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Combination paracetamol and ibuprofen for pain relief after oral surgery: a dose ranging study

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Combined paracetamol and ibuprofen has been shown to be more effective than either constituent alone for acute pain in adults, but the dose-response has not been confirmed. The aim of this study was to define the analgesic dose-response relationship of different potential doses of a fixed dose combination containing paracetamol and ibuprofen after third molar surgery.


Patients aged 16 to 60 years with moderate or severe pain after the removal of at least two impacted third molars were randomised to receive double-blind study medication as two tablets every 6 h for 24 h of either of the following: two tablet, combination full dose (paracetamol 1000 mg and ibuprofen 300 mg); one tablet, combination half dose (paracetamol 500 mg and ibuprofen 150 mg); half a tablet, combination quarter dose (paracetamol 250 mg and ibuprofen 75 mg); or placebo. The primary outcome measure was the time-adjusted summed pain intensity difference over 24 h (SPID 24) calculated from the 100-mm VAS assessments collected over multiple time points for the study duration.


Data from 159 patients were included in the analysis. Mean (SD) time-adjusted SPID over 24 h were full-dose combination 20.1 (18.0), half dose combination 20.4 (20.8), quarter dose combination 19.3 (20.0) and placebo 6.6 (19.8). There was a significant overall effect of dose (p = 0.002) on the primary outcome. Planned pairwise comparisons showed that all combination dose groups were superior to placebo (full dose vs. placebo p = 0.004, half dose vs. placebo p = 0.002, quarter dose vs. placebo p = 0.002). The overall effect of dose was also significant for maximum VAS pain intensity score (p = 0.048), response rate (p = 0.0094), percentage of participants requiring rescue (p = 0.025) and amount of rescue (p < 0.001). No significant dose effect was found for time to peak reduction in VAS or time to meaningful pain relief. The majority of adverse events recorded were of mild (52.75 %) or moderate (40.16 %) severity and not related (30.7 %) or unlikely related (57.5 %) to the study medication.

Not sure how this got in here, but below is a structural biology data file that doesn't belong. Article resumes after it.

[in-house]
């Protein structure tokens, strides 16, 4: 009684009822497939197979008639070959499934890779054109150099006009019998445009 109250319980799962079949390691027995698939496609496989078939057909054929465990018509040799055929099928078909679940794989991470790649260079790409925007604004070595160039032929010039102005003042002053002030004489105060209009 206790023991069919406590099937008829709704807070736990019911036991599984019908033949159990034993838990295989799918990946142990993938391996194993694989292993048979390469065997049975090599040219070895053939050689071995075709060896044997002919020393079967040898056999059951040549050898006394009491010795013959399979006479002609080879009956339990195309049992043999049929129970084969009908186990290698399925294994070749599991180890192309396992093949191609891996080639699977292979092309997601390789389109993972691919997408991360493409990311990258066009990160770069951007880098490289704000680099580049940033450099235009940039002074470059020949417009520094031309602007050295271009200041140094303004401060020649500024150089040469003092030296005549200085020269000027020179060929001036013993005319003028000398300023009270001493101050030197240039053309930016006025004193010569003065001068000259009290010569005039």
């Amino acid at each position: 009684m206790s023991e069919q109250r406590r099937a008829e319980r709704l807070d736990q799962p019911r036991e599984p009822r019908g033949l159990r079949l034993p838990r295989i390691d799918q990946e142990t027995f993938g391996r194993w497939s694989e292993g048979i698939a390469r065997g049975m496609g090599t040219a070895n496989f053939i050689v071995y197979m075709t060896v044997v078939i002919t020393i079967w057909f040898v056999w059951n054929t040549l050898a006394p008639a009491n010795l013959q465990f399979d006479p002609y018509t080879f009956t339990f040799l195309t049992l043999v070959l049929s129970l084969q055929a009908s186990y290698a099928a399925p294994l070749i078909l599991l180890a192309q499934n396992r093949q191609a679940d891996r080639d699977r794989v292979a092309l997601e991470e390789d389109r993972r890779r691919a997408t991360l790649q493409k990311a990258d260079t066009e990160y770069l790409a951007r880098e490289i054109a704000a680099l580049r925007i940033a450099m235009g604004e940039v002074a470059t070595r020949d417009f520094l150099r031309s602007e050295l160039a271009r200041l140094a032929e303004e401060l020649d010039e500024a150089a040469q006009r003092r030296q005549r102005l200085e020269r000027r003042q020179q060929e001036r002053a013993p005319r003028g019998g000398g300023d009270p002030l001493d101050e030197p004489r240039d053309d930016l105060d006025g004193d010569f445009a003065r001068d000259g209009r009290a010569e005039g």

All doses of the combination provide safe superior pain relief to placebo in adult patients following third molar removal surgery.

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We are most grateful to the participants who volunteered to take part in this research. We wish to thank Mr Christopher Seeley, Mrs Anneke Marais, Mrs Julia Matheson and Ms Ali Maoate for administration of the study protocol and data collection. We are grateful to Dr. Jennifer Zhang for trial monitoring, Dr. Amanda Potts for her assistance in drafting this manuscript and Mrs. Ioana Stanescu for reviewing the manuscript.

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Correspondence to Chris Frampton.

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Atkinson, H.C., Currie, J., Moodie, J. et al. Combination paracetamol and ibuprofen for pain relief after oral surgery: a dose ranging study. Eur J Clin Pharmacol 71, 579–587 (2015).

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